US 5569994 A
A method of estimating and controlling rotor position and velocity for a multi-phase brushless permanent-magnet motor by measuring only the stator phase currents at a high sampling rate. Measurements of the stator phase currents are used to obtain estimates of rotor position and velocity. In turn, these estimates are used to determine an amount of voltage to apply to each stator phase so as to obtain a desired regulation of rotor position or velocity, or to command rotor position or velocity to follow a desired trajectory.
1. A method for concurrently estimating instantaneous rotor position and instantaneous rotor velocity in a multiphase permanent-magnet synchronous motor, comprising the steps of:
(a) applying control voltages and sensing voltages to the phases of the motor;
(b) measuring phase currents resulting from the applied control and sensing voltages;
(c) determining a back-EMF value for each phase from the phase currents, the control voltages, and the sensing voltages, at two or more distinct times; and
(d) simultaneously determining estimates of instantaneous rotor position and instantaneous rotor velocity from the back-EMF values determined for the two or more distinct times using a predetermined back-EMF model, the model having a dependence on rotor position and rotor velocity at two or more points in time, and the model also having a dependence on mechanical parameters characterizing the rotor and its load.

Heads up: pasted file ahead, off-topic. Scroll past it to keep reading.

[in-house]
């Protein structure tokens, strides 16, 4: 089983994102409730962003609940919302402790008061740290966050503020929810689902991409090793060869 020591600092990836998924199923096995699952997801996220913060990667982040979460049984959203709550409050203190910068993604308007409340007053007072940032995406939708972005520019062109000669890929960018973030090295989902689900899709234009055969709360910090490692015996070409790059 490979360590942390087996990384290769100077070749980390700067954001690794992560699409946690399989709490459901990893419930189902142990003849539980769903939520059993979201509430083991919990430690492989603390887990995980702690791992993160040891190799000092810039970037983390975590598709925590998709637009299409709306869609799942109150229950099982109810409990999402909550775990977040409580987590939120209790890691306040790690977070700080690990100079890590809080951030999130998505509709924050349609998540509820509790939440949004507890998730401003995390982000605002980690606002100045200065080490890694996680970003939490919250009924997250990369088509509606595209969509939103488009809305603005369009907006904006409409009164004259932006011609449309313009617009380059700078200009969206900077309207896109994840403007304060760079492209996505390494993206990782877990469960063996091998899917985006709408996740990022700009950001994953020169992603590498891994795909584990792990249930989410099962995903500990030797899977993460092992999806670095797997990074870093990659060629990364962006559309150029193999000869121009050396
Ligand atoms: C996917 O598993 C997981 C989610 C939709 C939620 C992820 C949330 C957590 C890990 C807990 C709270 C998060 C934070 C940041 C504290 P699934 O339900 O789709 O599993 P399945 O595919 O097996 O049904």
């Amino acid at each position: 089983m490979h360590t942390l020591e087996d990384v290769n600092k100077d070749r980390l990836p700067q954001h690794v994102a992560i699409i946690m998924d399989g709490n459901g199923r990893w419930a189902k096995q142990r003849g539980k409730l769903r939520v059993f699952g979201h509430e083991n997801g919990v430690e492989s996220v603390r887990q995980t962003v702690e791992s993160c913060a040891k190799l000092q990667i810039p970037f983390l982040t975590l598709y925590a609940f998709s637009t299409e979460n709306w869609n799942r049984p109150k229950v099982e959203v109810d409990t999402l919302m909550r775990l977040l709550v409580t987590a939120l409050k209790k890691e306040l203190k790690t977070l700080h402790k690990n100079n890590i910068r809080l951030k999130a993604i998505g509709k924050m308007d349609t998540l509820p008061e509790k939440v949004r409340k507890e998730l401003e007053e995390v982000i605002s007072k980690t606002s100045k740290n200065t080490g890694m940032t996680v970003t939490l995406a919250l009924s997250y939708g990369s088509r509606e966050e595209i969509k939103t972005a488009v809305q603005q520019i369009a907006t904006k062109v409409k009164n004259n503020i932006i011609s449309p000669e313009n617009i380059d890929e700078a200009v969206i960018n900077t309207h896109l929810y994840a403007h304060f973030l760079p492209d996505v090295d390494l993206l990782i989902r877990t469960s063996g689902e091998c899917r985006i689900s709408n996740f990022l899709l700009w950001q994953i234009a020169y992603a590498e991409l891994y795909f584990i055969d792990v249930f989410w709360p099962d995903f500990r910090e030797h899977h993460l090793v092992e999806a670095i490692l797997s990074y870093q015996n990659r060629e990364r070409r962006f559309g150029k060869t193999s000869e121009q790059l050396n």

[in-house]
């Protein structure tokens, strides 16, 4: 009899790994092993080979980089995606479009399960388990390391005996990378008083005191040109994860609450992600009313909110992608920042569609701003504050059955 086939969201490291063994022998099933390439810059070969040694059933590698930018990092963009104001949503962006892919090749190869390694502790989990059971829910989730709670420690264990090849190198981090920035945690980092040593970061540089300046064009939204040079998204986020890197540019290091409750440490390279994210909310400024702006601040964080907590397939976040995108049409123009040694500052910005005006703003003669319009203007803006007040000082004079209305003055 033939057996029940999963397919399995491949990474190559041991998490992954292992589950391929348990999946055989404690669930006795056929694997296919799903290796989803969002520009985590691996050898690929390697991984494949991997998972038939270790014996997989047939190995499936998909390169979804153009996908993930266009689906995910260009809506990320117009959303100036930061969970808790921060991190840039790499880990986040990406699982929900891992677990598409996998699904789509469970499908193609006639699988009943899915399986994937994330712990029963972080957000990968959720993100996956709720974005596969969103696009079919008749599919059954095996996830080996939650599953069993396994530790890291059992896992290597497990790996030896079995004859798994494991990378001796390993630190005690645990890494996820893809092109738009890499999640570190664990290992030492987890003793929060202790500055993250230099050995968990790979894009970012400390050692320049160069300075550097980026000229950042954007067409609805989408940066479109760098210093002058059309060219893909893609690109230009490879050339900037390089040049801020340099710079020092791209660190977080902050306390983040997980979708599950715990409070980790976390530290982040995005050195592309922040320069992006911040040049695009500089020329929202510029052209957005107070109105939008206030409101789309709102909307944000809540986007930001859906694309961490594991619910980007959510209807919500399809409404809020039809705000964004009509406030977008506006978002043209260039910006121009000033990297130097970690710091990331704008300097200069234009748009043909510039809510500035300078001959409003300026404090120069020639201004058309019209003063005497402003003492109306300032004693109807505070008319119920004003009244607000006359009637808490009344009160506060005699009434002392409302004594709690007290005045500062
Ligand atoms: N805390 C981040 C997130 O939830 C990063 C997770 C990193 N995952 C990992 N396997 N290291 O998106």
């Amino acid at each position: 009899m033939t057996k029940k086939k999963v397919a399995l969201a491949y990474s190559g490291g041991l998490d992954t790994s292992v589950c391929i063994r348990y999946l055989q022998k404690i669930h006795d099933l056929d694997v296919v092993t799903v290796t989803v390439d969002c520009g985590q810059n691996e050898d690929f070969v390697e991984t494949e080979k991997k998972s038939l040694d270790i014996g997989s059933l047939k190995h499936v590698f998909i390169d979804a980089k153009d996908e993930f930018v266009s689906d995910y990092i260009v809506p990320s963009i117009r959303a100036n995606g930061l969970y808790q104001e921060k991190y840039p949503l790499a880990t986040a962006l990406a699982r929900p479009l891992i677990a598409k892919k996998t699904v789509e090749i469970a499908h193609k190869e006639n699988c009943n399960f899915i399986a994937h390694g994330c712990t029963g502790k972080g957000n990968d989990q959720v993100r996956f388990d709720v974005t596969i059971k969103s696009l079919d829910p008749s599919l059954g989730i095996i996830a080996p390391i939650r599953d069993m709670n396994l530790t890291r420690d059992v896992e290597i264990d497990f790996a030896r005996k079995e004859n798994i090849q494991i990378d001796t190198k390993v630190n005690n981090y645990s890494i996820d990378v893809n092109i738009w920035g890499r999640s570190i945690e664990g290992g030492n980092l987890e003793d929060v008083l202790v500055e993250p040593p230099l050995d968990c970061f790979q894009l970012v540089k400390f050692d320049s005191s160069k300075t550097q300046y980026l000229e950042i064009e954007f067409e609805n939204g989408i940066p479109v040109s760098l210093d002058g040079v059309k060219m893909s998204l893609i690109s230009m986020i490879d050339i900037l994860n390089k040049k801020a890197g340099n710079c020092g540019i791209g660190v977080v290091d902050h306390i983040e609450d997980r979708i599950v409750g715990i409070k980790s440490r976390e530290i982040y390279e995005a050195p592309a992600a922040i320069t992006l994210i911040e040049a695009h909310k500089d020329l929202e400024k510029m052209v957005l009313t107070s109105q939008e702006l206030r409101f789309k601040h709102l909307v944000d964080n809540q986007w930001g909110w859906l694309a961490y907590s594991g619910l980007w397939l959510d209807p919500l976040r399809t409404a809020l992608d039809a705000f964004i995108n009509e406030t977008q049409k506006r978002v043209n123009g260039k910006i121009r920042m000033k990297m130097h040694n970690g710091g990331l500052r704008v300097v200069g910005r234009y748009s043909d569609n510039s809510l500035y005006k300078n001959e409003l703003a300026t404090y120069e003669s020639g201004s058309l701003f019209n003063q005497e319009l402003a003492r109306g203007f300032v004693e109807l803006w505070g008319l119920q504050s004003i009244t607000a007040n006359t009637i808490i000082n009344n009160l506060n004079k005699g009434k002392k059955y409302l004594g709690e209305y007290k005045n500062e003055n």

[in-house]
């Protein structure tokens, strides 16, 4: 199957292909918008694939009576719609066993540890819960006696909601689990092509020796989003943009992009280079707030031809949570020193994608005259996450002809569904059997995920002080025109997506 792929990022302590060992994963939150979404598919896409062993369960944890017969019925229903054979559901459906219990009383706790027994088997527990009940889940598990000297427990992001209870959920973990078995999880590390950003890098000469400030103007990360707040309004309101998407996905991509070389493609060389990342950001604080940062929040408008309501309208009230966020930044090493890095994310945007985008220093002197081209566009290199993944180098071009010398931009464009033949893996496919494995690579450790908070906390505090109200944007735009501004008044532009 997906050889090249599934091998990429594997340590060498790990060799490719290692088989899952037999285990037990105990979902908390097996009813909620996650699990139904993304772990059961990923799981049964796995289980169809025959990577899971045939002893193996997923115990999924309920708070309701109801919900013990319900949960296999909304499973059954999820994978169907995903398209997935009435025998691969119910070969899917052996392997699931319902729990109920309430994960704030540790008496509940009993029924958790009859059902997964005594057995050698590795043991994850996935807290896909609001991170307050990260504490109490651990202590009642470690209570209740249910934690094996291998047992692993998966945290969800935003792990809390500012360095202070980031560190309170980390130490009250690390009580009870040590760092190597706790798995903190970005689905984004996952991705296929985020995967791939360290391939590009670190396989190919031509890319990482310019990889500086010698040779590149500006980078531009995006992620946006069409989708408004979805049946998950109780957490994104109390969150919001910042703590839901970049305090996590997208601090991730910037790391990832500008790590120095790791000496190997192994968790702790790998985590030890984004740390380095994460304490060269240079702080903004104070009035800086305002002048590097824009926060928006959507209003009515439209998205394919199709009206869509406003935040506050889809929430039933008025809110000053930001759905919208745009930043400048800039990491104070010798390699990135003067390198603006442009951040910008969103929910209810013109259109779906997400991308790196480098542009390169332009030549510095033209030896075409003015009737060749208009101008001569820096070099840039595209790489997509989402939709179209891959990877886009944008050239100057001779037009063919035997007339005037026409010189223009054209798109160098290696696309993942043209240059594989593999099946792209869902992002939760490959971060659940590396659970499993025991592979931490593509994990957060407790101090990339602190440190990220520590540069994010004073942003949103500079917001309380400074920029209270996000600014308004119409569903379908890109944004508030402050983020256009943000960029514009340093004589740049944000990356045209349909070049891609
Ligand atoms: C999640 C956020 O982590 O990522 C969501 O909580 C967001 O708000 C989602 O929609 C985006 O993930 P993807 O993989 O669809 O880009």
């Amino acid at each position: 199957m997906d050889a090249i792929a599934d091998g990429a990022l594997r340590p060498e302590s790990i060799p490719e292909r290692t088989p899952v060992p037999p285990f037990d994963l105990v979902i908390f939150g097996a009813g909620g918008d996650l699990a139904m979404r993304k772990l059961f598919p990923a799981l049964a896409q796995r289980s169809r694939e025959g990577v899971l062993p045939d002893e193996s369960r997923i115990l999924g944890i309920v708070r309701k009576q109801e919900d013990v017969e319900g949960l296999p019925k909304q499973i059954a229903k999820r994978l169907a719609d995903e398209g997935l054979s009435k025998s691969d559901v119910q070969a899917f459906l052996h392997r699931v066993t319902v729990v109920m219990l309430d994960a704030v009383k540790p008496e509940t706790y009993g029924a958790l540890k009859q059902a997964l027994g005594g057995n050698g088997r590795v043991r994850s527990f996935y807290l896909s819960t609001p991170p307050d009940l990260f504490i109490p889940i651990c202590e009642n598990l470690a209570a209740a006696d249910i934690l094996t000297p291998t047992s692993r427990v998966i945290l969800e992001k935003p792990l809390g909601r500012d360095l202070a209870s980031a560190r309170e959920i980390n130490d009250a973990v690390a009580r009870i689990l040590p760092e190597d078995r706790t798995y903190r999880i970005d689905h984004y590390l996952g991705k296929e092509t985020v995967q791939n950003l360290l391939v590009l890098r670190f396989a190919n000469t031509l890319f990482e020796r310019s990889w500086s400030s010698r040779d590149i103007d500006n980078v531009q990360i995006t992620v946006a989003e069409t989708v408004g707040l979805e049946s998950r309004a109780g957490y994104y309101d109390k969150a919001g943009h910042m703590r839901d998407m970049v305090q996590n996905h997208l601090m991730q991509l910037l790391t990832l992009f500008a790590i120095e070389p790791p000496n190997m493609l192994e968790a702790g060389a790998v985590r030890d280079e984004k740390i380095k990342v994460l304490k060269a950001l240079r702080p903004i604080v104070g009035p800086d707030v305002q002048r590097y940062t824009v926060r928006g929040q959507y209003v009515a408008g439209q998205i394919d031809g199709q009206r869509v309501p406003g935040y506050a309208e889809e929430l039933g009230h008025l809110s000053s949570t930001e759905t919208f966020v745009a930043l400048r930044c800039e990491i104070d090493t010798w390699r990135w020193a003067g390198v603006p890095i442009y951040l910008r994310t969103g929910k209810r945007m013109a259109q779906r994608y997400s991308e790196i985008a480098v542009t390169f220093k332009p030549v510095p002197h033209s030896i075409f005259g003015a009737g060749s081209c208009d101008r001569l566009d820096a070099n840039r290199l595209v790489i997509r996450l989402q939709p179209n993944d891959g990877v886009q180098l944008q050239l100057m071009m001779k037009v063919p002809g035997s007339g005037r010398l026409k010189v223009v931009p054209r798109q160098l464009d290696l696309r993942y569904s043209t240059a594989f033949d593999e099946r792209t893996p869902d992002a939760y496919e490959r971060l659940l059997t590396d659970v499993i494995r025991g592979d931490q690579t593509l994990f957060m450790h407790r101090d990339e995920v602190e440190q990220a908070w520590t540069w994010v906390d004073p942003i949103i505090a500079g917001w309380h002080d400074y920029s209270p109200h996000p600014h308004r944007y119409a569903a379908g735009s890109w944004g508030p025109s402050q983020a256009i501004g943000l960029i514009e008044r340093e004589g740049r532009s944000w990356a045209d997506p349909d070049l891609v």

2. The method of claim 1 wherein the estimates of instantaneous rotor position and instantaneous rotor velocity of step (d) are provided as feedback signals, along with a signal representing the desired position trajectory, to a control system for purposes of guiding the instantaneous values of rotor position.
3. The method of claim 1 wherein the estimates of instantaneous rotor position and instantaneous rotor velocity of step (d) are determined by solving a set of back-EMF equations using a least-squares technique.
4. The method of claim 3 wherein the number of back-EMF equations to be solved is equal to twice the number of stator phases, with half of the equations corresponding to present back-EMF values and half of the equations corresponding to previous back-EMF values.
5. The method of claim 1 wherein the step of determining estimates of rotor position and rotor velocity comprises comparing the determined back-EMF values for the two or more distinct times with pre-existing data stored in a table.